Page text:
I think Randle will benefit the most from Coach Luke Walton. We all know Julius has severe flaws and limitations in his game, but the flashes that he shows every once in a while are indicative of the type of player he can become. Looking at the Warriors’ offense and hearing what Walton has to say about what he wants to run in LA makes me think we will see some marked improvement from Randle next year. Walton seems to want to run offense through Randle at points, somewhat similar to how Draymond Green plays in Golden State. The Lakers’ power forward showed near the end of this season that he has the ability to be a great passer. Now he can learn the nuances of an effective system and be placed in a position to use those skills. I’m expecting pretty big things from Don Julio.

Ryan: 

It’s definitely Randle for me. Under Byron Scott, Randle was mostly relegated to scoring in isolation plays. While Randle isn’t a terrible isolation player, generally that’s not a good source of offense, especially for a young player whose offensive game is still pretty limited at the moment.

But Walton can get Randle the ball in other ways, and hopefully utilize the skills that Randle has that make him unique, such as his passing and ball-handling ability. We saw flashes of those skills this past season, but Scott’s system certainly didn’t use them as much as they should have been. And, unfortunately, Randle also became a bit of a black hole under Scott, looking to score every time he had the ball rather than making the extra pass or finding a teammate, and I think Walton can change that. A new system predicated on ball movement and a faster pace may allow Randle to put his skills to better use, rather than one that led him to be a ball-stopper.

Question: Who is your sleeper in this summer’s free agent class?

Gary: 

Unfortunately, a lot of players in this category are restricted free agents, so their respective teams control their destiny. But one player I would keep an eye on his Evan Fournier (DO NOT GOOGLE JUST HIS LAST NAME. INCLUDE HIS FIRST NAME.) He is still only 23 years old, and was a 40 percent three-point shooter this year, averaging 15.4 points. If he continues to make strides, he could become a really good player on the wing, especially in Walton’s system. The Lakers would just have to hope that Orlando does not match an offer sheet, which is unlikely.

Honi:

I don’t know if he is a sleeper anymore (though it looked like he fell asleep as his team got blown out in game two, last week) but Kent Bazemore is a name to look out for. Bazemore is a solid defender and has turned into a pretty good shooter as well. He could fill the gap at small forward. Some have concerns about his size and that’s valid, but for a Lakers team just looking to take a small step forward, I wouldn’t worry too much about that. Hopefully, Kent does not have hard feelings about the Lakers letting him go and comes back to be our Bae-zmore. (Sorry, not sorry.)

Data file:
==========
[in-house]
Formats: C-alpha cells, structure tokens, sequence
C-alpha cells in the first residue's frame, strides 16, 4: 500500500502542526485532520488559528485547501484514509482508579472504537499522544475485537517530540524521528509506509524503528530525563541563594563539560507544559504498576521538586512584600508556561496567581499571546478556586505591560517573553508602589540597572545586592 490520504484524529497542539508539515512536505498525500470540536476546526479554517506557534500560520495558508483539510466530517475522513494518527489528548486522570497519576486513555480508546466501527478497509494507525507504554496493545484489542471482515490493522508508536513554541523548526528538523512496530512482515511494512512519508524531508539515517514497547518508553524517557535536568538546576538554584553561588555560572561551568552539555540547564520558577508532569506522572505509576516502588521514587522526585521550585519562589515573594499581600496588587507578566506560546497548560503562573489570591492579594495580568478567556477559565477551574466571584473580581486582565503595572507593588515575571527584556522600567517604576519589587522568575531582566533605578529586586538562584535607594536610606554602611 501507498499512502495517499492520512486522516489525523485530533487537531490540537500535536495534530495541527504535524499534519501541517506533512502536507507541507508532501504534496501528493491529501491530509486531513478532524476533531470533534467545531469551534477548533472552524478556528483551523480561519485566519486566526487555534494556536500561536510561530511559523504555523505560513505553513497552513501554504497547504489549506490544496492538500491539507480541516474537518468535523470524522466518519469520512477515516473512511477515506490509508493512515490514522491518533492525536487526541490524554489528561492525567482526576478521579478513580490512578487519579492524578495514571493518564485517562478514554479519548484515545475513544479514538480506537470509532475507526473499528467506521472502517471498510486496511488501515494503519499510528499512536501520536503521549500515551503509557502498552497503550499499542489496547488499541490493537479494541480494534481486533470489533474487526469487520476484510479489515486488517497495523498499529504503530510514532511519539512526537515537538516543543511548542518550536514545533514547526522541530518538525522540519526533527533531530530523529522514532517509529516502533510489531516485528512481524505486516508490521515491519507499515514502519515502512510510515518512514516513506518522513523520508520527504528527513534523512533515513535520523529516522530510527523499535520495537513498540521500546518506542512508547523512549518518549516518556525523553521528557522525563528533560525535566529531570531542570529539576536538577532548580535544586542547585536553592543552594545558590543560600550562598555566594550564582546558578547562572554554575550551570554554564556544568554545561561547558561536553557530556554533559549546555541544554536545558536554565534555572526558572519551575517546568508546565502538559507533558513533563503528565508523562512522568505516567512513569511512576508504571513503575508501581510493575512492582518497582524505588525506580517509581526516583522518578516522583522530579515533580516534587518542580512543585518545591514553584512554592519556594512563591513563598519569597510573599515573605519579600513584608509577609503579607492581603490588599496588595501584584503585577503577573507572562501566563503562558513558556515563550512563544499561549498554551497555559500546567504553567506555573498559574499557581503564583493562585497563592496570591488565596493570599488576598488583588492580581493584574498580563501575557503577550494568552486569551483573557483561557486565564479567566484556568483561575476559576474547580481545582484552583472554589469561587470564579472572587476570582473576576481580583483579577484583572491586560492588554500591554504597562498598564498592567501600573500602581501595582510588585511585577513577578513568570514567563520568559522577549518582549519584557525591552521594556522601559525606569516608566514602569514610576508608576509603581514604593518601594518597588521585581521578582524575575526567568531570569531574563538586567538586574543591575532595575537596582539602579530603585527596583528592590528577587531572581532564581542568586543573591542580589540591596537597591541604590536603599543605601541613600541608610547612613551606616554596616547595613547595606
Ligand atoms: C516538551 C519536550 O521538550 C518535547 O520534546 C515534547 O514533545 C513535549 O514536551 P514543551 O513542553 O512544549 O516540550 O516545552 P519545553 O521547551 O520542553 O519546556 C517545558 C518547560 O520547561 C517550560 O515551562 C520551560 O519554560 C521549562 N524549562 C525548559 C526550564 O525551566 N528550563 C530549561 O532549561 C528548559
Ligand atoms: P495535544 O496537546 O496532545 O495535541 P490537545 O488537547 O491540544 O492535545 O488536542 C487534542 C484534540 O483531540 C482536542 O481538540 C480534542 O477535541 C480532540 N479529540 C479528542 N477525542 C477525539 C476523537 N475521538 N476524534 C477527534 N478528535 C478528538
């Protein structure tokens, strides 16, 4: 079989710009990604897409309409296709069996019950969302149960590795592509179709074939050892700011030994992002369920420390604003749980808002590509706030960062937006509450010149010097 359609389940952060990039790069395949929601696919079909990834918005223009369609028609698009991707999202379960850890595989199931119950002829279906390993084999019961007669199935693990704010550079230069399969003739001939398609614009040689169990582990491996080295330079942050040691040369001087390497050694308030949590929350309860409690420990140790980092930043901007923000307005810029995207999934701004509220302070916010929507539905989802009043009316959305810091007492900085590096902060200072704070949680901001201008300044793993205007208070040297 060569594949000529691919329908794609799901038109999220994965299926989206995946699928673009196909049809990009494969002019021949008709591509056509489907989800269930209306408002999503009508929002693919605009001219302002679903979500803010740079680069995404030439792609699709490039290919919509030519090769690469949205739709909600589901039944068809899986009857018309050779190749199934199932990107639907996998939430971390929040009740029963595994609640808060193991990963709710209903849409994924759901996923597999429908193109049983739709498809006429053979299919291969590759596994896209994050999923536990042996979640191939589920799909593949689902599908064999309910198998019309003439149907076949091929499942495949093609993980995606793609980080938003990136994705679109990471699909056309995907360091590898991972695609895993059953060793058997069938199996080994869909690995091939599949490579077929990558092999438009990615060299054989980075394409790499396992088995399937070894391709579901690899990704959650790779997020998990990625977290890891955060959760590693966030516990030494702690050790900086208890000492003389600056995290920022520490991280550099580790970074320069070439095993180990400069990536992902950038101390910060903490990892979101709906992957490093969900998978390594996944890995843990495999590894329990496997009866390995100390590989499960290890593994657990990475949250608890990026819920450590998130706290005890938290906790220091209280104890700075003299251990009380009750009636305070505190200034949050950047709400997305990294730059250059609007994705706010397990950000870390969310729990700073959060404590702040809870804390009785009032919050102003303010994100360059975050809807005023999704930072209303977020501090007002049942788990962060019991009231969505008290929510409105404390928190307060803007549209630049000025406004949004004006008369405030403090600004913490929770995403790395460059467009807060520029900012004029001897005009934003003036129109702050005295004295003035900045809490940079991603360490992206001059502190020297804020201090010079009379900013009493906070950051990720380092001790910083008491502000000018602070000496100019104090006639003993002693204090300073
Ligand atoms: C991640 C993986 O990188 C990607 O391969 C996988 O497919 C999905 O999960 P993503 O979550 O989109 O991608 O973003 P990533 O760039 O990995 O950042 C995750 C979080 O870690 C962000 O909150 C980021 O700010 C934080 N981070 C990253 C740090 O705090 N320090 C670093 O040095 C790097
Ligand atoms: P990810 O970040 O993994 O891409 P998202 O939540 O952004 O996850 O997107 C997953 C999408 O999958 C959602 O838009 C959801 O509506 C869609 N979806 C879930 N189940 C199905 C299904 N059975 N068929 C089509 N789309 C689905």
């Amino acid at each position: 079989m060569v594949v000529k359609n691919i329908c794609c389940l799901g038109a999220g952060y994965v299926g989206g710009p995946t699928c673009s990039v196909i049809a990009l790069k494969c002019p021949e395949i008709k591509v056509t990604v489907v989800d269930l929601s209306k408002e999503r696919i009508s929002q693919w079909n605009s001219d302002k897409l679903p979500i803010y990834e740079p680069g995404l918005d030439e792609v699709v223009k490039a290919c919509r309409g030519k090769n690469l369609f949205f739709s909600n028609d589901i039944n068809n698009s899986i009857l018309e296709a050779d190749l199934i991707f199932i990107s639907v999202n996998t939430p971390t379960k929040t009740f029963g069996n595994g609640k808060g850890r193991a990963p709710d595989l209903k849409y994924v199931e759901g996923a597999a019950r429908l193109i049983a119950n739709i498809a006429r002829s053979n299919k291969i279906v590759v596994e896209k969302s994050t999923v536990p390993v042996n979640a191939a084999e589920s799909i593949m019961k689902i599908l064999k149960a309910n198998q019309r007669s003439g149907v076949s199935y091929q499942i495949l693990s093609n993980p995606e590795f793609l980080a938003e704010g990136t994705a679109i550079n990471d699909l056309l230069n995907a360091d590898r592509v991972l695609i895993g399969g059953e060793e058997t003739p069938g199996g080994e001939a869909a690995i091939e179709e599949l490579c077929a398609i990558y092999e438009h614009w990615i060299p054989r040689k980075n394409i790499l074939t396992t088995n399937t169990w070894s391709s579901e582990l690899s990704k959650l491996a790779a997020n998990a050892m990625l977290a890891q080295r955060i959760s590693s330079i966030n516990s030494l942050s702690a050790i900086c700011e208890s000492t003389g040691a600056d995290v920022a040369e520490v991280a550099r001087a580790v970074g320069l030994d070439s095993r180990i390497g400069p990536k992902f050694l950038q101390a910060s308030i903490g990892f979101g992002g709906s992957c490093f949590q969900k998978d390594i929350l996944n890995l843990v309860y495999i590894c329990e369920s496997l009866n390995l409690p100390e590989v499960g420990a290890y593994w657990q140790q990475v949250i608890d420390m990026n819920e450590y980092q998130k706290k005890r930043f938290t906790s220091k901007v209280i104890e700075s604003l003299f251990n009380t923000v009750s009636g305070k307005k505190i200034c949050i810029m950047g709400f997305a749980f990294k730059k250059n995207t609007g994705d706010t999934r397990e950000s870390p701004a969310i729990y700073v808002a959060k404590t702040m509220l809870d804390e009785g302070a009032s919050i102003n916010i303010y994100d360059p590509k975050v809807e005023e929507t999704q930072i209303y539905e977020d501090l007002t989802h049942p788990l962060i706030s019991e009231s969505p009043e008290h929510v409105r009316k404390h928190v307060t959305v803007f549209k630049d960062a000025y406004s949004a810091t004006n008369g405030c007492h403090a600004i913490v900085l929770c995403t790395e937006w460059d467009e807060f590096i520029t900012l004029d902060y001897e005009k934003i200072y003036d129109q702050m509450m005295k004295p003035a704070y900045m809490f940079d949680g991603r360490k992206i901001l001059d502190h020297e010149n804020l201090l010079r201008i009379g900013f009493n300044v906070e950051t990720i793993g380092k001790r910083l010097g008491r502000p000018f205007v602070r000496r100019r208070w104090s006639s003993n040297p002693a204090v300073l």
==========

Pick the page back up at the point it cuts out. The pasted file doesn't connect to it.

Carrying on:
Side note: his agent told me there’s always a chance!

Ryan: 

Bazemore would have been my choice, but since Honi already mentioned him, I’ll choose Marvin Williams. Since Williams has become a stretch four, I’m not sure he’d fit with the Lakers (since Randle occupies that position), but he has become a valuable and underrated player. He hit over 40 percent of his 3s this season, rebounds at a solid rate, and can defend both 4s and 3s.

I honestly think he’s a better player than, say, someone like Harrison Barnes, but fit matters and with the Lakers, Williams would have to move back to the 3. Would his recent success translate at the 3 as it did at the 4 this season? I’m not sure, and it’s not so smart to sign a guy coming off his best season with a plan of moving him to a different position.  But, still, if I was a team looking for a stretch four this season, I’d make a strong push to sign Williams.

Question: In a game of 5 on 5 between Lakers Outsiders and Silver Screen and Roll, who wins?

Gary: This is tricky, because a large chunk of our staff works for them, too. I guess it is dependent on if Ryan would be on our team or theirs. Ah, who am I kidding? Honi and I would take over the game and drop buckets all over those guys.

Honi: Raining Dragan fire. All day.

Ryan: It depends. Which staff has been in more fights?